The American Insurance Association (AIA) has called Illinois’ new workers’ compensation law an assortment of benefit increases and unproven reforms that may ultimately only inflate costs.
“The few provisions of the new law intended to rein in costs are outweighed by the many benefit increases that will continue to put cost pressures on the state’s workers’ compensation insurance market,” said Steve Schneider, AIA vice president, Midwest Region.
“The fee schedule is not based on the predictable Medicare-based schedule, the ban on balance billing contains loopholes, and, unlike in 38 other states, the American Medical Association’s impairment guidelines will not be used to reduce subjectivity in making injury determinations,” explained Schneider.
House Bill 2137 was signed this week by Gov. Rod Blagojevich (D) and was the result of intense, and at times acrimonious, negotiations between employers and organized labor.
Key provisions include:
* A medical fee schedule based on provider charges set at 90 percent of the 80th percentile of charges and fees, rather than the more proven Medicare-based fee schedule;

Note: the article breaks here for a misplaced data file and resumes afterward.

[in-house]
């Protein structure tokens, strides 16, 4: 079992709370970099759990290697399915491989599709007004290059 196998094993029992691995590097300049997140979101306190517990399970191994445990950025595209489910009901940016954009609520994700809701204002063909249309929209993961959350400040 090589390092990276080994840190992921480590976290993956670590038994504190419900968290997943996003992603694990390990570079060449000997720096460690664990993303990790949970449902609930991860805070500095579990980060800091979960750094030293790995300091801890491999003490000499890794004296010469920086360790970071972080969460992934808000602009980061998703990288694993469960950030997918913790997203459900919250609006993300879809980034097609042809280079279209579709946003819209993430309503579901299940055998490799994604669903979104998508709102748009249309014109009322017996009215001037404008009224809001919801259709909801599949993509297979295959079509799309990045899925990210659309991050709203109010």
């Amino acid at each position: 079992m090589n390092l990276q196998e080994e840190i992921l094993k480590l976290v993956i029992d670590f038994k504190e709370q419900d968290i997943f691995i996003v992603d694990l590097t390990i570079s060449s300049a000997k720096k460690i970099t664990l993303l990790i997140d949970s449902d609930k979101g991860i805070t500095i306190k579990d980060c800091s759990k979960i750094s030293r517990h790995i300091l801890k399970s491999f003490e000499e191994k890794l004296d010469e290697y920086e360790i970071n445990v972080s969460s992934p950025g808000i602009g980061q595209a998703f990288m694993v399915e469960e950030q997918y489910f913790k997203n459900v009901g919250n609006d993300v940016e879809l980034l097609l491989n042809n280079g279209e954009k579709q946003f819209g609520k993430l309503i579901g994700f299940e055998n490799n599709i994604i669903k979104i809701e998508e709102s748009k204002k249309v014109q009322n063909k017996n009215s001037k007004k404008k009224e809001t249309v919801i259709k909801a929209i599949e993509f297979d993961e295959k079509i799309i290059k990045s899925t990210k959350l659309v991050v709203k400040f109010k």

* A prohibition on balance billing, which is convoluted and may not end the practice of workers getting unduly hounded for payment by medical providers;
* Increased data reporting to the National Council on Compensation Insurance, which will be required to annually report on both paid and incurred losses, as well as medical payments and charges for each of the last 10 years;
* Utilization review to determine the appropriateness of both the level and quality of care;
* An increase in the maximum weekly benefits for wage differential cases for injuries sustained on or after Feb. 1, 2006, to 100 percent of the standard average weekly wage, and an increase in the minimum weekly benefits to 66.67 percent of the Illinois or federal minimum wage;
* Cost of living increases and a doubling of the death benefit to $500,000; and
* Creation of a fraud and insurance non-compliance unit within the Division of Insurance that is required to investigate an allegation of fraud against an employer or employee.
“What we do know is the benefit increases are real and immediate while only time will tell if the cost savings trumpeted by the administration will actually materialize. The best way to characterize this new law right now is a shade of gray,” added Schneider.
Was this article valuable?
Here are more articles you may enjoy.